“Find Something That You Enjoy”

By Yen-Chia Chen *, Photos by Hiroo Suzuki **

October 20, 2010

          Litigation has been a perfect career choice for Matthew Gregory Butcher, a young lawyer who is practicing in Indianapolis, Indiana. Matt started practicing law after graduating from Indiana University Maurer School of Law in 2008. In 2009, Matt joined Leeuw Oberlies & Campbell, P.C., where he concentrates on insurance defense litigation. “I have only been practicing for a few years,” said Matt, “but I already feel like I am headed in the right direction.” After practicing for a few years, Matt has found that he really enjoys his work as a lawyer: “I always get caught up in the story of whatever case I happen to be working on.” One can easily see Matt’s passion from the sparkling in his eyes when he talks about his work and life as a litigation attorney.

          Matt decided to pursue a career in law after he had a summer job at a personal injury firm when he was an undergraduate.  The attorney that he worked for was very successful in his professional life and was also deeply involved in the community.  “I wanted that sort of balance,” said Matt.  Today, Matt is glad that he made the decision to become an attorney: “Once I started law school, I never looked back.”

            Recalling his time in law school, Matt noted, “There is definitely a connection between my current practice and my time in law school.” When Matt was in law school, he did not take any courses that dealt with litigation until midway through his second year of law school.  After talking to a professor who taught several litigation courses, Matt decided to take a trial advocacy course to see if he enjoyed it.  To his surprise, it turned out to be a perfect choice.  “From the first day, I was hooked!” he said.  Since then, Matt has been learning everything he can about building a case.

            Participating in a trial tournament while in law school also helped Matt in preparing himself to become a litigation attorney.  “It was a lot of fun,” said Matt, “I got to work with a lot of amazing people, and I learned a lot about how to present a case.”  Matt’s enthusiasm in participating in the trial tournament rewarded him with a remarkable achievement:  he earned the honor of being the overall winner of the 2008 Annual Law School Trial Tournament at Indiana University Maurer School of Law.  Upon graduation, Matt spent a year as a law clerk in a civil trial court. “I had the opportunity to watch a lot of lawyers try cases on a daily basis,” he said, “Also, I got a behind-the-scenes look at the judicial system.”  In Matt’s opinion, judicial clerkship experience is very rewarding and he strongly recommends it to all law students. “Really, I could not have asked for a better experience,” Matt emphasized, “it set me up perfectly for my career.”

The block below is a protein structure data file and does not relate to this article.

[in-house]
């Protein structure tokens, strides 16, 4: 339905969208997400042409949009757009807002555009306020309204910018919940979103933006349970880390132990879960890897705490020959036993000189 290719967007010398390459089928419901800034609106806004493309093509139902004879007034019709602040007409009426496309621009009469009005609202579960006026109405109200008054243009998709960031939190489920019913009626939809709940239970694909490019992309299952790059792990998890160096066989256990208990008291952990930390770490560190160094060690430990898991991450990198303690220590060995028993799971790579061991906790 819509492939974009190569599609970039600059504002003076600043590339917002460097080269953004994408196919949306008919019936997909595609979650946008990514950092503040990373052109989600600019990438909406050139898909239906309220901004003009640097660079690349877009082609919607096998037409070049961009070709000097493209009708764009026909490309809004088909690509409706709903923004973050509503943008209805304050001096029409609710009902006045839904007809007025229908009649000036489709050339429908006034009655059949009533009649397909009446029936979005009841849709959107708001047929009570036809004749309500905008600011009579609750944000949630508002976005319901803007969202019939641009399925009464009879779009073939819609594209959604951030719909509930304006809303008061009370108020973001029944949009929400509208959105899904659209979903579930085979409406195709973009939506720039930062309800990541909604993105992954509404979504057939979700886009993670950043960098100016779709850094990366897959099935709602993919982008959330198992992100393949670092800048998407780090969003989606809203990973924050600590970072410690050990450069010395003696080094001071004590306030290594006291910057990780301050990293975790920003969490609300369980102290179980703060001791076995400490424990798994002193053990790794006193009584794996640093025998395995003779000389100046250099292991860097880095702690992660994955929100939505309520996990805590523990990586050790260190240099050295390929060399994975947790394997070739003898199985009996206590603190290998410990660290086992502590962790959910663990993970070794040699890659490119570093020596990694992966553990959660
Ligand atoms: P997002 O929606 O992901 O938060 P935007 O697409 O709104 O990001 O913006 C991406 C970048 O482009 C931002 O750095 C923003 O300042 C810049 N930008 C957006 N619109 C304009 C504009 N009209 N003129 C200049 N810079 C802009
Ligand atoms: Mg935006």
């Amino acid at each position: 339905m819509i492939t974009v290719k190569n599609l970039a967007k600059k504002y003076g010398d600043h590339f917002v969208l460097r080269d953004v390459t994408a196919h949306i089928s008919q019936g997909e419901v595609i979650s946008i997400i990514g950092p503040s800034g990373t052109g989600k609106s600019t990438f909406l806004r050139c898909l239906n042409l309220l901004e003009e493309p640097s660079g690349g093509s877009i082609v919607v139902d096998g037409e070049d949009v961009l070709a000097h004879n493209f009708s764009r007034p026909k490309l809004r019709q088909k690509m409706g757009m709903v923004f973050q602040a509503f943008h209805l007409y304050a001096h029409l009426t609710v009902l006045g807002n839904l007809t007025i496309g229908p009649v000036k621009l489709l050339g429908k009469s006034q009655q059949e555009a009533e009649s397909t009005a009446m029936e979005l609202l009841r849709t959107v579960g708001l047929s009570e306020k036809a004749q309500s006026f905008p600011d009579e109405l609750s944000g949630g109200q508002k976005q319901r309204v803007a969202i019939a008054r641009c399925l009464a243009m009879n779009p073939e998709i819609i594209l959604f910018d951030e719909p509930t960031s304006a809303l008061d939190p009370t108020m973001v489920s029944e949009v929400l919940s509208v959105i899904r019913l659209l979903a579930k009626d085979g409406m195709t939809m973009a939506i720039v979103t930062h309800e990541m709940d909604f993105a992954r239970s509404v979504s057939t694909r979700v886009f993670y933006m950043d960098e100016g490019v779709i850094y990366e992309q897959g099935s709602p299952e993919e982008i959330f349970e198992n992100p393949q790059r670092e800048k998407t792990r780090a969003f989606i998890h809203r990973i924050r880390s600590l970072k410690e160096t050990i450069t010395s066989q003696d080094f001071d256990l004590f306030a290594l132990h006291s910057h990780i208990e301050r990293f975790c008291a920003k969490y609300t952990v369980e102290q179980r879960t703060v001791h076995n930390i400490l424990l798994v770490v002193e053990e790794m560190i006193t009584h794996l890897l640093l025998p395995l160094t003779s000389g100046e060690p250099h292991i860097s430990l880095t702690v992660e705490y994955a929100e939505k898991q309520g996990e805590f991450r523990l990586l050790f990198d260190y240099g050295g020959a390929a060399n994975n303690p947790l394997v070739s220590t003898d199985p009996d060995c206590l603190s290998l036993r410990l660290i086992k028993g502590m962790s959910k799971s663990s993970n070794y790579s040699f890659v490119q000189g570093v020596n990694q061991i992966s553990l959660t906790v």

In Matt’s career as an attorney, he has faced the typical challenges of a first-year associate.  Matt noted, “Like most specialized areas of practice, insurance law is not heavily addressed in law schools.  Every day has been a learning experience, and I enjoy the challenge.” When being asked about what he would do to prepare himself for such challenges if he could re-do law school again, Matt smiled and answered, “While I would love to be able to travel back in time and give myself a few pointers, I am proud of what I have achieved so far. At this point, I am more focused on the future - I have my entire career ahead of me.”

            When talking more about his work and life, Matt mentioned the part of his job that he enjoys the most: “Any insurance claim has a human element.  Regardless of the details of a particular case, something has happened which has profoundly affected the lives of the people involved.”  Matt also pointed out that the people and facts at the center of his cases constantly remind him of the importance of the work.  “And it certainly keeps me interested,” Matt added.”

            Matt’s best advice for current law students is: “Find something that you enjoy and throw yourself into it.” For those who are interested in pursuing a law career like his, he added: “If you happen to like litigation,” said Matt, “then you are on the right track already.”  Another piece of advice that he gives to current law students is to gain more practical experience while still in school.  Matt recalled that a growing focus on hands-on clinical experience when he was attending law school. “If anything,” he said, “I wish that I could have gotten even more of that sort of practical experience while I was still in school.”

            Other than advice on pursuing a career in law, Matt also provided his opinion on how law students should try to strike a balance between law school and life. “Striking a balance is different for every person,” he answered.  Matt recalled that when he was still in law school, he knew people who would gladly spend hours every day switching between different colors of highlighters and tabbing hornbooks.  On the other hand, he knew depressed, frustrated people who did the same thing.  Matt also knew plenty of happy people who spent every minute outside of class doing anything but studying, and unhappy people who did likewise. “By and large,” he noted, “people who enjoyed themselves in law school are still enjoying their lives outside of law school, regardless of whether they spent all day cracking books and interviewing, or whether law school was just a day job for them. On the other hand, most of the negative people that I knew in law school are still miserable.”  The punch line is: “Try to live in a way that makes you happy,” Matt suggested, “because your life probably isn’t going to change too much in the real world.”




* Yen-Chia Chen is the President of the Asian Law Students Association.

** Hiroo Suzuki is the IT-in-Chief of the Asian Law Students Association.


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